The previous Afghan government and its core institutions are in disarray, and suffering from a severe “brain drain” of experienced top managers as well as qualified technical and professional staff, many of whom have fled the country or are trying to do so.

  •  Already dealing with a large displacement crisis, there is a risk of widespread dislocation and refugee dilemma and spillover.
  • The disruption to Afghan government revenue and aid means that the coffers are empty, and the Finance  Ministry is facing problems in meeting basic expenses such as salaries of government employees, etc.
  • Basic social services-a success stories over the past two decades, are consequently in danger, even before potential Taliban restrictions.
  • Though the Taliban’s rhetoric generally has been pro-private sector, the uncertainty associated with their takeover will further depress already an extremely low private investment and will stall major  projects at least for the time being until the situation stabilizes.
  • Uncertainty extends to the financial sector, including not least what kind of “Islamic banking” approach the Taliban regime  may take.

Further, if the Taliban decides to continue to impose sudden, harsh changes in the urban areas, which have had a very different ethos and way of life for the past 20 years, it will further stimulate panic and plight of people and would exacerbate the shock to Afghanistan’s already reeling urban economy. Stopping females  from working, either by formal edict or by Taliban actions on  would harm livelihoods and increase poverty. Wholesale changes to the government administration similarly could be disruptive and destabilizing. Basic social services, already at risk due to lack of funding, could be devastated by Taliban actions including formal or de facto restrictions on girls’ education. Moreover, haphazard or irresponsible macroeconomic management in the current situation could easily precipitate hyperinflation and supply shortages, with knock-on effects on the economy and poverty.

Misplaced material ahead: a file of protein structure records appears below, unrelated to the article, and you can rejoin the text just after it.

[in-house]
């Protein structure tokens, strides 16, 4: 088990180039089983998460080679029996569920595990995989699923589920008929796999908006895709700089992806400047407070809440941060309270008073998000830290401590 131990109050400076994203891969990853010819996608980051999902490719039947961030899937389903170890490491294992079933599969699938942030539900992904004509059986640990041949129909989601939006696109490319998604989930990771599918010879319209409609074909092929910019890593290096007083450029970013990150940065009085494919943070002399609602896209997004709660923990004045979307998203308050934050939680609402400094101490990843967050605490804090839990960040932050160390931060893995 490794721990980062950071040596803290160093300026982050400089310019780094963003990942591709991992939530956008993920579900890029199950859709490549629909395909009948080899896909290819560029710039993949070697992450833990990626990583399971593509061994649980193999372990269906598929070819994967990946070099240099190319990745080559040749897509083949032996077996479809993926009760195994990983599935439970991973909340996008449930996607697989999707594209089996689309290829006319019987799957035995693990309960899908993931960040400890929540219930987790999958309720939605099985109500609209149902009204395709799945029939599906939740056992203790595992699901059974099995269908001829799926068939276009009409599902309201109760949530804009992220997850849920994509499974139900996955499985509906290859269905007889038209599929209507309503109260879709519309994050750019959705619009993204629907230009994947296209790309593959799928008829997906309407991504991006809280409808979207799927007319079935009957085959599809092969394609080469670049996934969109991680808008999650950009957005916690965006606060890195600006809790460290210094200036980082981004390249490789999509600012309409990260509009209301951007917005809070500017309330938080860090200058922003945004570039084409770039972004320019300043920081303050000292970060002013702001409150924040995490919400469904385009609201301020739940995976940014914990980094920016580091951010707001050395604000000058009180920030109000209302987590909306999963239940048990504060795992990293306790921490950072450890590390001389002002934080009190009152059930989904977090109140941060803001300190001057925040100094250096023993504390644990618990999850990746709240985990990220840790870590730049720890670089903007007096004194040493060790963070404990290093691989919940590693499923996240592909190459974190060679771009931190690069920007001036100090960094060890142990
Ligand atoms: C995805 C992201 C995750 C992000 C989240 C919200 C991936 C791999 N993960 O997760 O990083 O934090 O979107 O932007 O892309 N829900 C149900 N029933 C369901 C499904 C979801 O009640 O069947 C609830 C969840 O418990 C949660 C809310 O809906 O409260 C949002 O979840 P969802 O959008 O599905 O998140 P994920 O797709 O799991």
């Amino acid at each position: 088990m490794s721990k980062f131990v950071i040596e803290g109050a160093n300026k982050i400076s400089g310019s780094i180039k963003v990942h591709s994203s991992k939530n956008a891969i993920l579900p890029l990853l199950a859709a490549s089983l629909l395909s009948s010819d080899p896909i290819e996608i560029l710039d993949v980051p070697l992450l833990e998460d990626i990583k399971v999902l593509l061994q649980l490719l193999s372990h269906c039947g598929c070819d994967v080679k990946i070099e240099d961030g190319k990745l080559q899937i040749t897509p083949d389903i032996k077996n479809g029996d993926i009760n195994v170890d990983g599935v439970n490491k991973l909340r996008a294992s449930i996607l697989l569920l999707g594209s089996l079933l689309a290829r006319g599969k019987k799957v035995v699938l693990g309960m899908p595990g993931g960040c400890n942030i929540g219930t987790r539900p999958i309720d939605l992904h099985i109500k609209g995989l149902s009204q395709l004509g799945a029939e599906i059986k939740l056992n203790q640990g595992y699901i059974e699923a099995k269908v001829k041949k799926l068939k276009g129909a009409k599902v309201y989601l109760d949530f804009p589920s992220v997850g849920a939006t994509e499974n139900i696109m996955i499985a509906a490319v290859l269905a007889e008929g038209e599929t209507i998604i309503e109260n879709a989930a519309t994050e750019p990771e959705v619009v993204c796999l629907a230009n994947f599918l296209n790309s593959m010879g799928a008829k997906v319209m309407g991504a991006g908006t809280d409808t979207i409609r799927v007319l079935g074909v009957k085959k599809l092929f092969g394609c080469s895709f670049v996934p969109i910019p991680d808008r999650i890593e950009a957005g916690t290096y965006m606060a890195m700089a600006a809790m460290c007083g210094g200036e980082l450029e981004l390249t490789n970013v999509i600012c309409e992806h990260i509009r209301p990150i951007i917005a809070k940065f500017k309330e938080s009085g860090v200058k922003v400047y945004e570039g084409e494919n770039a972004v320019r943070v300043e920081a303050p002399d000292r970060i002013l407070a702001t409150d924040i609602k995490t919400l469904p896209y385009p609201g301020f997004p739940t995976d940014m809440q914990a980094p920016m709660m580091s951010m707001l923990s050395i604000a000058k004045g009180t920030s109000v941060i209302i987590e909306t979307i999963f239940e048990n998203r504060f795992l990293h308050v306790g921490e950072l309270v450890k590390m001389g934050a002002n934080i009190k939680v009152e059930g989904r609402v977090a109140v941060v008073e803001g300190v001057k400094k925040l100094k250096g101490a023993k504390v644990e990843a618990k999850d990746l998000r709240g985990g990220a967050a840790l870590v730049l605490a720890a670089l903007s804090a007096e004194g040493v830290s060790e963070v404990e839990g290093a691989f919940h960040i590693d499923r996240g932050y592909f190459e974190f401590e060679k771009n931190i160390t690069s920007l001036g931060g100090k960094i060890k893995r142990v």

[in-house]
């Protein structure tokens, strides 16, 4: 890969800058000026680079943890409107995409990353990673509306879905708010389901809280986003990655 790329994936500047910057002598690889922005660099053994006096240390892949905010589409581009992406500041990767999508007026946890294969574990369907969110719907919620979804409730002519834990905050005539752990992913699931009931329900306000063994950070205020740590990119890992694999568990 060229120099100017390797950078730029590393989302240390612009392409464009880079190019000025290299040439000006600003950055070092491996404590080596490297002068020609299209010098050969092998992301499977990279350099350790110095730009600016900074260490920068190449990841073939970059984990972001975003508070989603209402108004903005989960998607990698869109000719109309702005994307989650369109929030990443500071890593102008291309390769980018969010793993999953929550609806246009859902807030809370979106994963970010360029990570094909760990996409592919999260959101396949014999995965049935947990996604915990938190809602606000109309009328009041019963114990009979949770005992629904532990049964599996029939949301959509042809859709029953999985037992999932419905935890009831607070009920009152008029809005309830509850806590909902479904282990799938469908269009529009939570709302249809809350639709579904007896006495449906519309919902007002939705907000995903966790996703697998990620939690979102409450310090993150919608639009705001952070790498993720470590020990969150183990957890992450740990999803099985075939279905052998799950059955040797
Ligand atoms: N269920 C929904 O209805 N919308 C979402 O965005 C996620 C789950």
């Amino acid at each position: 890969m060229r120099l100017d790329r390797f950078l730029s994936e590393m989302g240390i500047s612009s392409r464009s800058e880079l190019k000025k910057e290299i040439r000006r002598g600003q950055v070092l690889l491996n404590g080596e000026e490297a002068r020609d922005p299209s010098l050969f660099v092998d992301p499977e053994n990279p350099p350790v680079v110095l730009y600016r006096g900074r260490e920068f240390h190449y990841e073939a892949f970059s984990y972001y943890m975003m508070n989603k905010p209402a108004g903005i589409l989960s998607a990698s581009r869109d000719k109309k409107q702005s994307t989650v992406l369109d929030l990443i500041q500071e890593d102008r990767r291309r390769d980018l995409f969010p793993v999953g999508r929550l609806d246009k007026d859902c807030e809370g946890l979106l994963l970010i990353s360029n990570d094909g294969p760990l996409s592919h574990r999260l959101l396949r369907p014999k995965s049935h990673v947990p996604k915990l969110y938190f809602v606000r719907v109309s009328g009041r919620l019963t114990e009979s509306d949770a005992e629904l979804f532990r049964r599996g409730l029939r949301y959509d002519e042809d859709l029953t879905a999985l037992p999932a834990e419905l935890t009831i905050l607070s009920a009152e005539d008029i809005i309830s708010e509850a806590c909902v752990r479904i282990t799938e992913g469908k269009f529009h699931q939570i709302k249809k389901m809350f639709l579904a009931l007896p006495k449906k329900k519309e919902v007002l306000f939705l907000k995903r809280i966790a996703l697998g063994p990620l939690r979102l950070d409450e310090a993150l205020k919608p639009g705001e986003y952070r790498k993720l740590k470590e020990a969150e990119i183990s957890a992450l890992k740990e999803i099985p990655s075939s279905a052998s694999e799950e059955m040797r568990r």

New developments 


On 26th Dec 2021, the ruling Taliban issued new travel restrictions for the country’s women, an action criticized by the U.S. as further mistreatment of Afghan women by the terror outfit. The Ministry for the Promotion of Virtue and Prevention of Vice directive limits a woman’s ability to travel beyond 72 kilometers unless accompanied by a close male relative. It also advised the taxi drivers to offer rides only to women wearing an Islamic hijab or a headscarf. Ministry spokesperson defended these restrictions, stating that they are in line with Sharia, or Islamic law. The decree 


also requires drivers of the male-only transport sector in Afghanistan to grow beards, break for prayers and refrain from playing music in their vehicles.


(https://www.bbc.com/news/world-asia-59800113)

 

 

The latest restrictions come weeks after the Taliban asked Afghan television channels to stop showing dramas and soap operas featuring female actors, it also required female news anchors to wear hijabs while on the air.


It is amply clear that the Post-Taliban takeover of Afghanistan would reset the US re-engagement strategy with Pakistan than in earlier times when Pakistan had always played a pivotal role. In addition, India loosing US as its partner/ally in Afghanistan affairs’ would thus have to fall back on its guaranteed and lifelong ally Russia, although now, Russia may have its constraints. Nevertheless, India should also be prepared to shift its policies, which are not against the ruling dispensation in Afghanistan and need to accommodate the strategic calculus of China, Iran, and Russia rethinking on the regional geopolitical reality. In fact, both Russia and Iran are very important for the regional stability in context of the present afghan issue. It is also important to note Russia has a common border with China and Iran has a common border with Pakistan and Afghanistan. This geographical poisoning could be leveraged to make inroads to Afghanistan.